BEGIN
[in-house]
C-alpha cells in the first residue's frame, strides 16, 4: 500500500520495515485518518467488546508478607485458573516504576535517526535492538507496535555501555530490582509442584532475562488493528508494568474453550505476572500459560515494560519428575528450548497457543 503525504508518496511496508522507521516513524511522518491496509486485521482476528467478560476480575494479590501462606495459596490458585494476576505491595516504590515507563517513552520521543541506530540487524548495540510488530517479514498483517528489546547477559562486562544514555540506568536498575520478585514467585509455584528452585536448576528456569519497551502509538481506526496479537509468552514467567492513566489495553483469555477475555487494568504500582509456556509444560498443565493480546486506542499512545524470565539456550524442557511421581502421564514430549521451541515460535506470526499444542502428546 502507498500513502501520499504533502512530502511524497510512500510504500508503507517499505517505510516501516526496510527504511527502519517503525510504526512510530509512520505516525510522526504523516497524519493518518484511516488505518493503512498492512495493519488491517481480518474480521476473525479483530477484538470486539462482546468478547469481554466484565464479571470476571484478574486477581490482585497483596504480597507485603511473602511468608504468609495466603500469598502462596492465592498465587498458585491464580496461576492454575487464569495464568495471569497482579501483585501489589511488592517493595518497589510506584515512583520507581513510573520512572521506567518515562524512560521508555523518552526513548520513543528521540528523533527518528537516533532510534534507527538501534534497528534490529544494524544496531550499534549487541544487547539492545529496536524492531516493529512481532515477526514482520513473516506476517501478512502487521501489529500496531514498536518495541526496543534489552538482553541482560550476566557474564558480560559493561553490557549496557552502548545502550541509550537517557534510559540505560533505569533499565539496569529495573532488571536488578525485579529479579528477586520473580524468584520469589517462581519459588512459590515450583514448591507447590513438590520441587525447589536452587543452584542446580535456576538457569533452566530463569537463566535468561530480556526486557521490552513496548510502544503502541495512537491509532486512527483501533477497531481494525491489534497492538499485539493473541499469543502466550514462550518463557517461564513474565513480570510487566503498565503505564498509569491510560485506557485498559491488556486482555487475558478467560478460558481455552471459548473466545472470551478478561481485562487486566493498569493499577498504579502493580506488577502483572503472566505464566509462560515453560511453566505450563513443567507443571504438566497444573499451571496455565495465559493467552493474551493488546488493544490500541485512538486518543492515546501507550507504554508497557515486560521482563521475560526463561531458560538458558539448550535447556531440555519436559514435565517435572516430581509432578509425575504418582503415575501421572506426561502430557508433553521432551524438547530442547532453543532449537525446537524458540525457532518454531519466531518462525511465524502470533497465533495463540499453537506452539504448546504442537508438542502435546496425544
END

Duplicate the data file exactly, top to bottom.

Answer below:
[in-house]
C-alpha cells in the first residue's frame, strides 16, 4: 500500500520495515485518518467488546508478607485458573516504576535517526535492538507496535555501555530490582509442584532475562488493528508494568474453550505476572500459560515494560519428575528450548497457543 503525504508518496511496508522507521516513524511522518491496509486485521482476528467478560476480575494479590501462606495459596490458585494476576505491595516504590515507563517513552520521543541506530540487524548495540510488530517479514498483517528489546547477559562486562544514555540506568536498575520478585514467585509455584528452585536448576528456569519497551502509538481506526496479537509468552514467567492513566489495553483469555477475555487494568504500582509456556509444560498443565493480546486506542499512545524470565539456550524442557511421581502421564514430549521451541515460535506470526499444542502428546 502507498500513502501520499504533502512530502511524497510512500510504500508503507517499505517505510516501516526496510527504511527502519517503525510504526512510530509512520505516525510522526504523516497524519493518518484511516488505518493503512498492512495493519488491517481480518474480521476473525479483530477484538470486539462482546468478547469481554466484565464479571470476571484478574486477581490482585497483596504480597507485603511473602511468608504468609495466603500469598502462596492465592498465587498458585491464580496461576492454575487464569495464568495471569497482579501483585501489589511488592517493595518497589510506584515512583520507581513510573520512572521506567518515562524512560521508555523518552526513548520513543528521540528523533527518528537516533532510534534507527538501534534497528534490529544494524544496531550499534549487541544487547539492545529496536524492531516493529512481532515477526514482520513473516506476517501478512502487521501489529500496531514498536518495541526496543534489552538482553541482560550476566557474564558480560559493561553490557549496557552502548545502550541509550537517557534510559540505560533505569533499565539496569529495573532488571536488578525485579529479579528477586520473580524468584520469589517462581519459588512459590515450583514448591507447590513438590520441587525447589536452587543452584542446580535456576538457569533452566530463569537463566535468561530480556526486557521490552513496548510502544503502541495512537491509532486512527483501533477497531481494525491489534497492538499485539493473541499469543502466550514462550518463557517461564513474565513480570510487566503498565503505564498509569491510560485506557485498559491488556486482555487475558478467560478460558481455552471459548473466545472470551478478561481485562487486566493498569493499577498504579502493580506488577502483572503472566505464566509462560515453560511453566505450563513443567507443571504438566497444573499451571496455565495465559493467552493474551493488546488493544490500541485512538486518543492515546501507550507504554508497557515486560521482563521475560526463561531458560538458558539448550535447556531440555519436559514435565517435572516430581509432578509425575504418582503415575501421572506426561502430557508433553521432551524438547530442547532453543532449537525446537524458540525457532518454531519466531518462525511465524502470533497465533495463540499453537506452539504448546504442537508438542502435546496425544